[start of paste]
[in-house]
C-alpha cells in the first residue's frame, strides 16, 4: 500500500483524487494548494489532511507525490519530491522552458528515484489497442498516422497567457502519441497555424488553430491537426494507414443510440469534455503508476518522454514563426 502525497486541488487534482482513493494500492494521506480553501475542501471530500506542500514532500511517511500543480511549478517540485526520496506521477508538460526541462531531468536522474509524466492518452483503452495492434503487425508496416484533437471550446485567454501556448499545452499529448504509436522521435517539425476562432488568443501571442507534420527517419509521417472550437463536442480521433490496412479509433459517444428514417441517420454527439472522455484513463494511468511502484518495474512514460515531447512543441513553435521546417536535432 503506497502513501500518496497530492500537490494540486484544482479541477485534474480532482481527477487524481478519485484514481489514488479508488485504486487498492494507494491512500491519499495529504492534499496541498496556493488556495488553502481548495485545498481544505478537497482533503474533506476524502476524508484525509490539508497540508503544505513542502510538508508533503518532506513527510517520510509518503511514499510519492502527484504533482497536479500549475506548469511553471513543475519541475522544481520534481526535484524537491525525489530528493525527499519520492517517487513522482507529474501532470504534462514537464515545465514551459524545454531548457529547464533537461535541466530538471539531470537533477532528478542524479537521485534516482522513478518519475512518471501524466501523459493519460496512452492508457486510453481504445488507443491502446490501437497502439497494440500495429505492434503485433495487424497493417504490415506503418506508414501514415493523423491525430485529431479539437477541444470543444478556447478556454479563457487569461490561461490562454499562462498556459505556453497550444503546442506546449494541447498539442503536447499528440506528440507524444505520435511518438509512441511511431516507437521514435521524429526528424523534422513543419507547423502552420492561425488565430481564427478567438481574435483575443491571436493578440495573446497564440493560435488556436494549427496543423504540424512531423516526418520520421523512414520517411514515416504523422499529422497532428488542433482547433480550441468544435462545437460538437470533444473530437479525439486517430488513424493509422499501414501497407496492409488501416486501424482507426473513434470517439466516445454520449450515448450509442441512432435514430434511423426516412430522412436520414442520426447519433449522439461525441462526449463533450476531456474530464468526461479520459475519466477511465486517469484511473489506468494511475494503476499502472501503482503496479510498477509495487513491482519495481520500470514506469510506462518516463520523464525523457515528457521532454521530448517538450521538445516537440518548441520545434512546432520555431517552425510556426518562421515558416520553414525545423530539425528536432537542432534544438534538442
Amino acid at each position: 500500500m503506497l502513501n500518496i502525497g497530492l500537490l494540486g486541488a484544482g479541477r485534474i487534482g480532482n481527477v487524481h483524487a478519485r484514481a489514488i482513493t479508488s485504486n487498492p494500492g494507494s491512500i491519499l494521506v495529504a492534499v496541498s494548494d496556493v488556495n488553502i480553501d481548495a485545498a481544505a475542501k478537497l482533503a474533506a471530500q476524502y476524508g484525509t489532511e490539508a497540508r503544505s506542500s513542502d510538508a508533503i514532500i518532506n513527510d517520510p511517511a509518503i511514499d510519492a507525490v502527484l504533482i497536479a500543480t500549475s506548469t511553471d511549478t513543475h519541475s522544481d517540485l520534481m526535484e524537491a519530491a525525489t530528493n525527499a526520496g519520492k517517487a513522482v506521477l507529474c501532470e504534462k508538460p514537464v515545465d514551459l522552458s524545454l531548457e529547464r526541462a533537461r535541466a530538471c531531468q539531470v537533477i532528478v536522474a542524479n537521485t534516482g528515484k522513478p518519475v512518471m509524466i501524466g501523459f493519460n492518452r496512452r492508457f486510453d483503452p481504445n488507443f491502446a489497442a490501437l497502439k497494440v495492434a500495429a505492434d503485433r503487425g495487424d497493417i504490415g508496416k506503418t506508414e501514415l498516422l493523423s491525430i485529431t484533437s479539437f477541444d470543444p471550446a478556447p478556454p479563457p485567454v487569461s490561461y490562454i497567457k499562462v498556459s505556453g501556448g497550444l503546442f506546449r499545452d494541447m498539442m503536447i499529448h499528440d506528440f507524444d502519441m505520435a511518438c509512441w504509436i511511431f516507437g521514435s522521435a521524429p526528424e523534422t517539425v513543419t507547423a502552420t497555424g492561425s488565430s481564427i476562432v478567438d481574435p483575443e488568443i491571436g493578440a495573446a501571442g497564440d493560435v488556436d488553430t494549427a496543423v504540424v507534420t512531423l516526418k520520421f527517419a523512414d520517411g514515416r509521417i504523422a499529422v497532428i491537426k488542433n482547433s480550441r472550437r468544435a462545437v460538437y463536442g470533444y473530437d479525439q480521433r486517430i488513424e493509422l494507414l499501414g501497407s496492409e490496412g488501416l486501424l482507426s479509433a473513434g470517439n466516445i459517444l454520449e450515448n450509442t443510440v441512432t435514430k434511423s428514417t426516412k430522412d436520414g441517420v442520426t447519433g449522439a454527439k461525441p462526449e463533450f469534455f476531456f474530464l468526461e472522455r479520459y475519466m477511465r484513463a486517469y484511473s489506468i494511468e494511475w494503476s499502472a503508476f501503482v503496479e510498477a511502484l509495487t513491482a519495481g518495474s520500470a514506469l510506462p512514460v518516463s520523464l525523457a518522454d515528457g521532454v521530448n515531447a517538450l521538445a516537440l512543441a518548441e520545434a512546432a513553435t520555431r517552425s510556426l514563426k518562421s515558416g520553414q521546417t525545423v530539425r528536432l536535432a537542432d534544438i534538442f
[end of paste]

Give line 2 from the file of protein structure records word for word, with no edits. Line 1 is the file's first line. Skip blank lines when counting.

C-alpha cells in the first residue's frame, strides 16, 4: 500500500483524487494548494489532511507525490519530491522552458528515484489497442498516422497567457502519441497555424488553430491537426494507414443510440469534455503508476518522454514563426 502525497486541488487534482482513493494500492494521506480553501475542501471530500506542500514532500511517511500543480511549478517540485526520496506521477508538460526541462531531468536522474509524466492518452483503452495492434503487425508496416484533437471550446485567454501556448499545452499529448504509436522521435517539425476562432488568443501571442507534420527517419509521417472550437463536442480521433490496412479509433459517444428514417441517420454527439472522455484513463494511468511502484518495474512514460515531447512543441513553435521546417536535432 503506497502513501500518496497530492500537490494540486484544482479541477485534474480532482481527477487524481478519485484514481489514488479508488485504486487498492494507494491512500491519499495529504492534499496541498496556493488556495488553502481548495485545498481544505478537497482533503474533506476524502476524508484525509490539508497540508503544505513542502510538508508533503518532506513527510517520510509518503511514499510519492502527484504533482497536479500549475506548469511553471513543475519541475522544481520534481526535484524537491525525489530528493525527499519520492517517487513522482507529474501532470504534462514537464515545465514551459524545454531548457529547464533537461535541466530538471539531470537533477532528478542524479537521485534516482522513478518519475512518471501524466501523459493519460496512452492508457486510453481504445488507443491502446490501437497502439497494440500495429505492434503485433495487424497493417504490415506503418506508414501514415493523423491525430485529431479539437477541444470543444478556447478556454479563457487569461490561461490562454499562462498556459505556453497550444503546442506546449494541447498539442503536447499528440506528440507524444505520435511518438509512441511511431516507437521514435521524429526528424523534422513543419507547423502552420492561425488565430481564427478567438481574435483575443491571436493578440495573446497564440493560435488556436494549427496543423504540424512531423516526418520520421523512414520517411514515416504523422499529422497532428488542433482547433480550441468544435462545437460538437470533444473530437479525439486517430488513424493509422499501414501497407496492409488501416486501424482507426473513434470517439466516445454520449450515448450509442441512432435514430434511423426516412430522412436520414442520426447519433449522439461525441462526449463533450476531456474530464468526461479520459475519466477511465486517469484511473489506468494511475494503476499502472501503482503496479510498477509495487513491482519495481520500470514506469510506462518516463520523464525523457515528457521532454521530448517538450521538445516537440518548441520545434512546432520555431517552425510556426518562421515558416520553414525545423530539425528536432537542432534544438534538442